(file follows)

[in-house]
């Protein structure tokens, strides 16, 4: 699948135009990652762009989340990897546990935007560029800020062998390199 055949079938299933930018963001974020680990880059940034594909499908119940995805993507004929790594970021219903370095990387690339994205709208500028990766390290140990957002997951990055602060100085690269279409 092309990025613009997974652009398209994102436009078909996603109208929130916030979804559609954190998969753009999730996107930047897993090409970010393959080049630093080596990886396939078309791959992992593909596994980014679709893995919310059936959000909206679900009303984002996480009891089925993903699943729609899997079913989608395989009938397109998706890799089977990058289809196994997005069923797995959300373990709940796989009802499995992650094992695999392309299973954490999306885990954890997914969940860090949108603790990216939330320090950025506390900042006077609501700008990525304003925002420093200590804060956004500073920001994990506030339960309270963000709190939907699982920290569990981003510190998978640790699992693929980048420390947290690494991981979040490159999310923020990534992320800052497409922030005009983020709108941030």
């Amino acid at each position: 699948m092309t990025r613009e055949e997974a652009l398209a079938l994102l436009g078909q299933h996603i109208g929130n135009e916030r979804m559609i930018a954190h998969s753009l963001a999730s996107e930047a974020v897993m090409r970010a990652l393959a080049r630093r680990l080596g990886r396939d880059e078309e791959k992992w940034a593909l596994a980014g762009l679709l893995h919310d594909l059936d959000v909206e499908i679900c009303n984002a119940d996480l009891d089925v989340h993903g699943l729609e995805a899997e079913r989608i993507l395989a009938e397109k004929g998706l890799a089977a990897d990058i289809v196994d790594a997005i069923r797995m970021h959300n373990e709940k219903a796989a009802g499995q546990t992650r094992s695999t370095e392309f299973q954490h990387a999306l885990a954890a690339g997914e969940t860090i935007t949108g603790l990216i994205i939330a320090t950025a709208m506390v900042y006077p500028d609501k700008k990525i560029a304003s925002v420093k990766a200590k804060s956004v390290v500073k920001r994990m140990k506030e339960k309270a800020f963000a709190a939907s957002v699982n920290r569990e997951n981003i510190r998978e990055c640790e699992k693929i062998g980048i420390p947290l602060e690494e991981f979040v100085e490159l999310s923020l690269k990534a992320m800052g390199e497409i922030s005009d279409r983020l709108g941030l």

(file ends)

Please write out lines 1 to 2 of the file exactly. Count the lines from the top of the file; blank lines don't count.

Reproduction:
[in-house]
């Protein structure tokens, strides 16, 4: 699948135009990652762009989340990897546990935007560029800020062998390199 055949079938299933930018963001974020680990880059940034594909499908119940995805993507004929790594970021219903370095990387690339994205709208500028990766390290140990957002997951990055602060100085690269279409 092309990025613009997974652009398209994102436009078909996603109208929130916030979804559609954190998969753009999730996107930047897993090409970010393959080049630093080596990886396939078309791959992992593909596994980014679709893995919310059936959000909206679900009303984002996480009891089925993903699943729609899997079913989608395989009938397109998706890799089977990058289809196994997005069923797995959300373990709940796989009802499995992650094992695999392309299973954490999306885990954890997914969940860090949108603790990216939330320090950025506390900042006077609501700008990525304003925002420093200590804060956004500073920001994990506030339960309270963000709190939907699982920290569990981003510190998978640790699992693929980048420390947290690494991981979040490159999310923020990534992320800052497409922030005009983020709108941030």